ACC staff in line of fire

STEVE KILGALLON
Last updated 05:00 24/03/2013

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The Accident Compensation Corporation has stripped logos from staff cars after some were rammed off the road, employed a fulltime security adviser to "mitigate risk" and posted security at the home of its former chief executive after a threat from a disgruntled client.

ACC refused to disclose details about a threat to former chief executive Ralph Stewart in late-2011, but the Sunday Star-Times understands it resulted in security staff being posted at his home.

ACC said only that it was "a non-specific threat made by a client while the CE was at home".

A spokesman admitted that logos were removed from company vehicles in 2010 after several staff were "rammed or driven off the road by other drivers".

The corporation has revealed there were 134 threats made to staff by clients in the past year - an increase from 106 in 2009-10 and 131 in 2010-11. It also spent nearly $25,000 to produce a staff DVD on how to deal with abusive or threatening clients.

The majority of staff threatened were case managers making "difficult" decisions on clients' cases, ACC said.

After an Official Information Act request, the corporation said 116 staff faced threats of violence or death between February 29, 2012, and January 31, 2013.

ACC, which has about 1750 staff nationwide, has been forced to call police on several occasions over staff threats.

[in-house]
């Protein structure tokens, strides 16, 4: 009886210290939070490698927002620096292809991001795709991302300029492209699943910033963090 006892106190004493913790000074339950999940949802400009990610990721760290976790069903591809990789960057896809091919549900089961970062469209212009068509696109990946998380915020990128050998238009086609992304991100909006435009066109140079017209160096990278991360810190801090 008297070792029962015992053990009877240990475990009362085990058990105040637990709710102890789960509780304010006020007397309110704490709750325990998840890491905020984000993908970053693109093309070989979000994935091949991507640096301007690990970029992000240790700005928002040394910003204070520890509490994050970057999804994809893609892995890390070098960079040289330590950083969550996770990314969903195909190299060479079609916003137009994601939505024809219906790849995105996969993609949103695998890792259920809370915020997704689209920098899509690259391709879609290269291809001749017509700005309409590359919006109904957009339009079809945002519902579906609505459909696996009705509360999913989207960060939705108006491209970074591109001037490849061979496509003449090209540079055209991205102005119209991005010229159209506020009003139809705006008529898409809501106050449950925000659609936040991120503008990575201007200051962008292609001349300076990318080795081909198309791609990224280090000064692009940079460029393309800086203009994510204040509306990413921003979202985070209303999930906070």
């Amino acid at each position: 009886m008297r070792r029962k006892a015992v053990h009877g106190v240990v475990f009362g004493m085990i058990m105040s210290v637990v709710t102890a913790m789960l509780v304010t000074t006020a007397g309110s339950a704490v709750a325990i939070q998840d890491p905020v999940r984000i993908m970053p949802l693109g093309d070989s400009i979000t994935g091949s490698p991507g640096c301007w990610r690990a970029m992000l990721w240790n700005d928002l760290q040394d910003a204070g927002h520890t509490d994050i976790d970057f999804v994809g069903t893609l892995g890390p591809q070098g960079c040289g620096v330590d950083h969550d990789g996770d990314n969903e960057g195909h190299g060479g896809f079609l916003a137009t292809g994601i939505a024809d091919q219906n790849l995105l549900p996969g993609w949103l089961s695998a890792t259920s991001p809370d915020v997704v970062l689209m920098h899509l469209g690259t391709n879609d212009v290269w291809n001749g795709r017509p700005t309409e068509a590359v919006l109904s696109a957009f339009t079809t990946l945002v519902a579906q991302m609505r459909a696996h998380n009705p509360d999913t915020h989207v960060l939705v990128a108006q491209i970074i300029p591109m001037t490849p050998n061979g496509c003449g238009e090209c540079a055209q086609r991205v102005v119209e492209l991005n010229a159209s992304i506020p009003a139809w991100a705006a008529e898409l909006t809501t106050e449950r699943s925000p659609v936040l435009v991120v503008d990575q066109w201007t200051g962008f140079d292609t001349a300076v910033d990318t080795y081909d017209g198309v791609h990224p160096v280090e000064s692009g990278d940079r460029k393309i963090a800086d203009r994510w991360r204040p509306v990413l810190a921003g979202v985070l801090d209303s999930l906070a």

It issued four trespass notices and eight written warnings to clients, made notes on the files of 14 clients and, in seven cases, the management of the claim was "reviewed due to safety issues".

The security adviser had been a longstanding appointment dating back about a decade, said ACC, and was employed to respond to incidents, to develop safety strategies, offer training and assess risks.

Among recent cases where clients have shown their disapproval of ACC, 42-year-old Mataura man Sean Muir was given a sentence of seven months' home detention last December after threatening to fill his car with urea bombs and diesel and drive it into the Invercargill ACC offices.

In July 2011, North Shore beneficiary Alan Thomas, 55, was sentenced to 10 months' home detention after planning to explode a van full of explosives and nails outside a branch office.

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